Divorce can be difficult, particularly if children, property, and other assets are involved. There are several steps to the process – regardless of the specific situation – that must be followed to clear up all issues when a marriage ends.
A no-fault divorce occurs when a couple seeks to end to their marriage without stating a reason for the dissolution of the union. Most states allow this type of divorce. Often, a reason must be stated for the divorce. Most of the time, it is fine to declare the cause for the termination of the marriage as either “irreconcilable differences” or “incompatibility.”
Note: Some states require that a couple live apart for a specified period of time to obtain a no-fault declaration of divorce.
A fault-based divorce is one granted when the grounds stated by at least one spouse are accepted by the court. Not every state allows a fault-based divorce. Common faults include the following:
- Cruelty – This often refers to excessive emotional or physical pain inflicted by one spouse towards the other.
- Adultery – This refers to allegations that a spouse has been unfaithful during the course of the marriage.
- Desertion – This refers to a spouse who simple leaves for a specified period of time. Each state has specific requirements as grounds for desertion.
- Confinement in prison – This is when one spouse is sentenced to incarceration for a specific period of time.
- Physical inability to engage in marital relations – This refers to either the inability to engage in sexual intercourse or the refusal to do so.
Options Prior to Divorce
Before ending a marriage, there are other avenues that can be taken before the dissolution of a marriage becomes permanent:
- Trial separation – This is a period of time when the couple agrees to separate before deciding to officially end a marriage. This option is a private agreement between each spouse.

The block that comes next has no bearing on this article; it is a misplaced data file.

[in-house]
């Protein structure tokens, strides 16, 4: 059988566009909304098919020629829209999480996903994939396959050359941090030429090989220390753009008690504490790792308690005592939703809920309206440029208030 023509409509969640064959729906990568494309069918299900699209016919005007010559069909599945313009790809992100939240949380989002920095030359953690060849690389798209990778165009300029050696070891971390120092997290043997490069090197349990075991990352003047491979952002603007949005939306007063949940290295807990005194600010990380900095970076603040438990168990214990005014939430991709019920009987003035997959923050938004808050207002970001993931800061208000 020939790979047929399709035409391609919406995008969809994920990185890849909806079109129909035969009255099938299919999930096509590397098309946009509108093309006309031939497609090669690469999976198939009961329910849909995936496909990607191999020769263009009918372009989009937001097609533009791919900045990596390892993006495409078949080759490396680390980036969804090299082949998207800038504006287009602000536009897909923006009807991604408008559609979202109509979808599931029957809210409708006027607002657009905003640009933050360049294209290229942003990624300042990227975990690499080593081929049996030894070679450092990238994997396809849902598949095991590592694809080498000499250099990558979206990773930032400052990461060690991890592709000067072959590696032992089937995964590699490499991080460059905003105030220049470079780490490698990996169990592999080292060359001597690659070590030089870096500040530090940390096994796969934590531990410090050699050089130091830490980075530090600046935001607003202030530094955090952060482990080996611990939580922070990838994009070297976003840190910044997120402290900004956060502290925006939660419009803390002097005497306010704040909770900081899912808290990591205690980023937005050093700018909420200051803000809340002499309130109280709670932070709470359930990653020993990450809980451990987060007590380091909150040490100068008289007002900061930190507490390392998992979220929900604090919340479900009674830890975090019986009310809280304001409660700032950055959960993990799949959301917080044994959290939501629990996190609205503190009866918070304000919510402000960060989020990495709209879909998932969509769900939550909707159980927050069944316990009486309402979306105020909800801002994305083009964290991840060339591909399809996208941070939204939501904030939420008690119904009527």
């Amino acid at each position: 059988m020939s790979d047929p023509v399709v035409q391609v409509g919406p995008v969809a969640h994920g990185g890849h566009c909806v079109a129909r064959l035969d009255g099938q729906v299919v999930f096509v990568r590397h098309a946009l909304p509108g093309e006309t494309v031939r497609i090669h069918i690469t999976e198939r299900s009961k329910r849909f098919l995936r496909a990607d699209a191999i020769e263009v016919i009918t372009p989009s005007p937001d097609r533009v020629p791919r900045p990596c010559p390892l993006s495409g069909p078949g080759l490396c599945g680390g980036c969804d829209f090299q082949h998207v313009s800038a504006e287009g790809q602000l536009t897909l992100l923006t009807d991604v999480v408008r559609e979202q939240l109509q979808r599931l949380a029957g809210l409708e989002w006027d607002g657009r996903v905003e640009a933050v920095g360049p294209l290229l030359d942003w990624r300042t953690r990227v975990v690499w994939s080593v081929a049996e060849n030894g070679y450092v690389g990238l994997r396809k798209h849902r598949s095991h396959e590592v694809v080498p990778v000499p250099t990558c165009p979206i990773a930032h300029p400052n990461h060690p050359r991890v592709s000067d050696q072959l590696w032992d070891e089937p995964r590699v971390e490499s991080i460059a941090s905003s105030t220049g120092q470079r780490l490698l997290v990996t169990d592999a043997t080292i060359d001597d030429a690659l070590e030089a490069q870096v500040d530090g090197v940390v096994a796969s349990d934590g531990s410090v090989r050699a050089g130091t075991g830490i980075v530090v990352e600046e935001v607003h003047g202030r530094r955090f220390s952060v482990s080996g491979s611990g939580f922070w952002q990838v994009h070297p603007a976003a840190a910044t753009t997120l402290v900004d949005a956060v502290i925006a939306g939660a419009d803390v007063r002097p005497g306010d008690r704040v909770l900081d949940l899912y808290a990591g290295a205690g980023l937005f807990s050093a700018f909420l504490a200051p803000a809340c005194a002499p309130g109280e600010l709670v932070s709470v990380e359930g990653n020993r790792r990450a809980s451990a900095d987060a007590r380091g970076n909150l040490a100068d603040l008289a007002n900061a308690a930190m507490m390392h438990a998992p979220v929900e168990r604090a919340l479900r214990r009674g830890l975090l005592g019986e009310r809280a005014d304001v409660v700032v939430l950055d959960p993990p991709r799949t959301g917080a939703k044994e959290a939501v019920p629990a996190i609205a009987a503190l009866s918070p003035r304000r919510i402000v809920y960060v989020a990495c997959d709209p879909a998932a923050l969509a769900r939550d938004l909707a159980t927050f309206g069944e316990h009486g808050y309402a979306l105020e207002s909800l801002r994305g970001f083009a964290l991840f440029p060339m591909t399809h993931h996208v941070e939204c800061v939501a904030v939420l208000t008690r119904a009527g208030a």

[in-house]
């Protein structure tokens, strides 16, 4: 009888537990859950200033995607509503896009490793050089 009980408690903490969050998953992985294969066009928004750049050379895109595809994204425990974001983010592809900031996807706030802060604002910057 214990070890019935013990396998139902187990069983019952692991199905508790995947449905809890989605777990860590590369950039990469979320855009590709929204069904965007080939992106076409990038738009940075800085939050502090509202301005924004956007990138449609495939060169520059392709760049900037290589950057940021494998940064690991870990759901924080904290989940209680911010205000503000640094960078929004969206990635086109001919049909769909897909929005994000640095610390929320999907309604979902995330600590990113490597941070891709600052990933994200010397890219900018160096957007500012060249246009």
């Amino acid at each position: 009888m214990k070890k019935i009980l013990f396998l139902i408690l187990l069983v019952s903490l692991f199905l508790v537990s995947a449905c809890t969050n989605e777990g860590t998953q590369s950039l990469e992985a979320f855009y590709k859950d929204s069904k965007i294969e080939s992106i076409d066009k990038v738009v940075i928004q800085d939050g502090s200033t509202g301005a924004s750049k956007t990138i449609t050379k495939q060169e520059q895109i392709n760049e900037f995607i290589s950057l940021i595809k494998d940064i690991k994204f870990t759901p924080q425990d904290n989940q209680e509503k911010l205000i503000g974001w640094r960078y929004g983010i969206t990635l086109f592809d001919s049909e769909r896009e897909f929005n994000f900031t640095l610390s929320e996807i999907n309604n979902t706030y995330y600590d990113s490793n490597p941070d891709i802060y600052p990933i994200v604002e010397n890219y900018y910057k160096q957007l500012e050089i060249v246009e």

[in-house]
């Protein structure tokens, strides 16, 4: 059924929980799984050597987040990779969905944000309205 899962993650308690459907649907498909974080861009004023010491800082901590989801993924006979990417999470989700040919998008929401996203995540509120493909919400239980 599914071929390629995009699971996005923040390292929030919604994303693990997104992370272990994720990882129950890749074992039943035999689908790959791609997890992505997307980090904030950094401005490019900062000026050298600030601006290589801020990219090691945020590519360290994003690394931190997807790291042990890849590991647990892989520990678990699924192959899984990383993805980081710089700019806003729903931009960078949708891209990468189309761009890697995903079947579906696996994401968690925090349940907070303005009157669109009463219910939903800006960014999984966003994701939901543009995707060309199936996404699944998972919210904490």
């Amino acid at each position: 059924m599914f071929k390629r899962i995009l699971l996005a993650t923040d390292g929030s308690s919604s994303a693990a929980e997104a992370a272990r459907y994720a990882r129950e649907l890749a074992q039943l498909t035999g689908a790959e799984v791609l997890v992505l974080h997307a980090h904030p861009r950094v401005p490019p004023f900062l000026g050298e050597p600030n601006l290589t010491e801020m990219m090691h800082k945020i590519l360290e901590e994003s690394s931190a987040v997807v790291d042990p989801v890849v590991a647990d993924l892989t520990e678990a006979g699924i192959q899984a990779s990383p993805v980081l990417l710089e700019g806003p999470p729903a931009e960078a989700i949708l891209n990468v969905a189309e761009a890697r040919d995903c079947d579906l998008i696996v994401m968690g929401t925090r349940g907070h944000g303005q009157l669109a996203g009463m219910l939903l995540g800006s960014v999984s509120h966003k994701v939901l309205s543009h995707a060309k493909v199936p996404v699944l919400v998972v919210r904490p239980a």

- Living apart – Some states consider any debt or assets obtained during this period to be non-marital property. However, some states consider debts that are accumulated during separation to be joint debts until an actual divorce takes place.
- Legal separation – This type of separation occurs when a couple chooses to separate and they go through a court to decide on matters such as division of assets, property, and debt, as well as issues concerning custody, visitation, and child support.
How to File for Divorce
- File a petition for divorce with the local divorce court.
- Temporary orders may be issued by the court to address immediate issues until the marriage is legally dissolved.
- Preparation for the termination of a marriage often includes the following legal steps:
- Admissions of Fact
- Request for Production
- Mediation is the process where both parties attempt to come to an agreement on all issues related to the end of the marriage outside of court. Many states require mediation before a divorce can proceed in court. If mediation is not successful, the court will manage the divorce proceeding.
- Settlement: If the spouses cannot come to a mutual agreement, a judge may determine marriage fair property division settlement when ending the marriage. If either party is not satisfied with the decision, an appeal is the next step.
A legal professional can provide assistance with divorce proceedings and related options such as legal separation. This may be especially helpful if property, assets, and debt incurred during the marriage have to be divided. Divorce is rarely an easy decision, but proper legal advice can make the process smoother.